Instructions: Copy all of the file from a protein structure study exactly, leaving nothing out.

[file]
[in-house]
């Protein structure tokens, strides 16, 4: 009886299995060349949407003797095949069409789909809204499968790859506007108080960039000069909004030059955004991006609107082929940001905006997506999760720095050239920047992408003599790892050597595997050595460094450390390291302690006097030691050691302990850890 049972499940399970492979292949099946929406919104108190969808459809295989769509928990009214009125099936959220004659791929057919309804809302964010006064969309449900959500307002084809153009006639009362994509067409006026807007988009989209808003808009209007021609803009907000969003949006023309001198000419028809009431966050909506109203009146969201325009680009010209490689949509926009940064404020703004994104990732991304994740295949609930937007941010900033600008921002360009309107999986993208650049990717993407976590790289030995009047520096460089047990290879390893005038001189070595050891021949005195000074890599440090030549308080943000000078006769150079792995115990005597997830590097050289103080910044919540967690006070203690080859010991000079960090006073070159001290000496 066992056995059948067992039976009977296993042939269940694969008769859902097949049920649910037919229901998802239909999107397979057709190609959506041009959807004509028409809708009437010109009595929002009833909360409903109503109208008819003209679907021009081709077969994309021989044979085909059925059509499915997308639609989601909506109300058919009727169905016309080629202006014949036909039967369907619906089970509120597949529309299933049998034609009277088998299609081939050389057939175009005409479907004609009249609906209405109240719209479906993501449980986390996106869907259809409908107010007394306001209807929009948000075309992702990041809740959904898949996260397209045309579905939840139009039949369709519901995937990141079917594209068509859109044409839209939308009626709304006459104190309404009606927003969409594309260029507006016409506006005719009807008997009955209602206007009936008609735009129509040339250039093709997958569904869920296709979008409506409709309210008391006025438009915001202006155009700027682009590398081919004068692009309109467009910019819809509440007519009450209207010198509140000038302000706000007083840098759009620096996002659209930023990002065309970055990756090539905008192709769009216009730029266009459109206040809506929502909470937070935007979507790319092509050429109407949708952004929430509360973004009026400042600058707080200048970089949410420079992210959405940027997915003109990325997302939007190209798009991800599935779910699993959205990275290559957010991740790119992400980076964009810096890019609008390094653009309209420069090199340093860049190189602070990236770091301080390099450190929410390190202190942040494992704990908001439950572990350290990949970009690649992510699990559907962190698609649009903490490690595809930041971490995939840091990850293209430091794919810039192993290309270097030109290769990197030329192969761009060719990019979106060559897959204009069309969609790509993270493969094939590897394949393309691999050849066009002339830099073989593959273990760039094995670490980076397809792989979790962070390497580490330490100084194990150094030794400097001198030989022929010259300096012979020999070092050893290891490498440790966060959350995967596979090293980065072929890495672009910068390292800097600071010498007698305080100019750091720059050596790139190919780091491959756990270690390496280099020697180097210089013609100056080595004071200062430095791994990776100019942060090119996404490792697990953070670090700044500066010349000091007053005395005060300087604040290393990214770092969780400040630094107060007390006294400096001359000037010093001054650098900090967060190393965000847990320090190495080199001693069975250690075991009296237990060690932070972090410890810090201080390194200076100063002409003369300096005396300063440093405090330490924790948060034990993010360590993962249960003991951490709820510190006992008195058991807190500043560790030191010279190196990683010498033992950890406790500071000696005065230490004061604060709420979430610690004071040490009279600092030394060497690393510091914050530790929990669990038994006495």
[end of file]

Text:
[in-house]
């Protein structure tokens, strides 16, 4: 009886299995060349949407003797095949069409789909809204499968790859506007108080960039000069909004030059955004991006609107082929940001905006997506999760720095050239920047992408003599790892050597595997050595460094450390390291302690006097030691050691302990850890 049972499940399970492979292949099946929406919104108190969808459809295989769509928990009214009125099936959220004659791929057919309804809302964010006064969309449900959500307002084809153009006639009362994509067409006026807007988009989209808003808009209007021609803009907000969003949006023309001198000419028809009431966050909506109203009146969201325009680009010209490689949509926009940064404020703004994104990732991304994740295949609930937007941010900033600008921002360009309107999986993208650049990717993407976590790289030995009047520096460089047990290879390893005038001189070595050891021949005195000074890599440090030549308080943000000078006769150079792995115990005597997830590097050289103080910044919540967690006070203690080859010991000079960090006073070159001290000496 066992056995059948067992039976009977296993042939269940694969008769859902097949049920649910037919229901998802239909999107397979057709190609959506041009959807004509028409809708009437010109009595929002009833909360409903109503109208008819003209679907021009081709077969994309021989044979085909059925059509499915997308639609989601909506109300058919009727169905016309080629202006014949036909039967369907619906089970509120597949529309299933049998034609009277088998299609081939050389057939175009005409479907004609009249609906209405109240719209479906993501449980986390996106869907259809409908107010007394306001209807929009948000075309992702990041809740959904898949996260397209045309579905939840139009039949369709519901995937990141079917594209068509859109044409839209939308009626709304006459104190309404009606927003969409594309260029507006016409506006005719009807008997009955209602206007009936008609735009129509040339250039093709997958569904869920296709979008409506409709309210008391006025438009915001202006155009700027682009590398081919004068692009309109467009910019819809509440007519009450209207010198509140000038302000706000007083840098759009620096996002659209930023990002065309970055990756090539905008192709769009216009730029266009459109206040809506929502909470937070935007979507790319092509050429109407949708952004929430509360973004009026400042600058707080200048970089949410420079992210959405940027997915003109990325997302939007190209798009991800599935779910699993959205990275290559957010991740790119992400980076964009810096890019609008390094653009309209420069090199340093860049190189602070990236770091301080390099450190929410390190202190942040494992704990908001439950572990350290990949970009690649992510699990559907962190698609649009903490490690595809930041971490995939840091990850293209430091794919810039192993290309270097030109290769990197030329192969761009060719990019979106060559897959204009069309969609790509993270493969094939590897394949393309691999050849066009002339830099073989593959273990760039094995670490980076397809792989979790962070390497580490330490100084194990150094030794400097001198030989022929010259300096012979020999070092050893290891490498440790966060959350995967596979090293980065072929890495672009910068390292800097600071010498007698305080100019750091720059050596790139190919780091491959756990270690390496280099020697180097210089013609100056080595004071200062430095791994990776100019942060090119996404490792697990953070670090700044500066010349000091007053005395005060300087604040290393990214770092969780400040630094107060007390006294400096001359000037010093001054650098900090967060190393965000847990320090190495080199001693069975250690075991009296237990060690932070972090410890810090201080390194200076100063002409003369300096005396300063440093405090330490924790948060034990993010360590993962249960003991951490709820510190006992008195058991807190500043560790030191010279190196990683010498033992950890406790500071000696005065230490004061604060709420979430610690004071040490009279600092030394060497690393510091914050530790929990669990038994006495």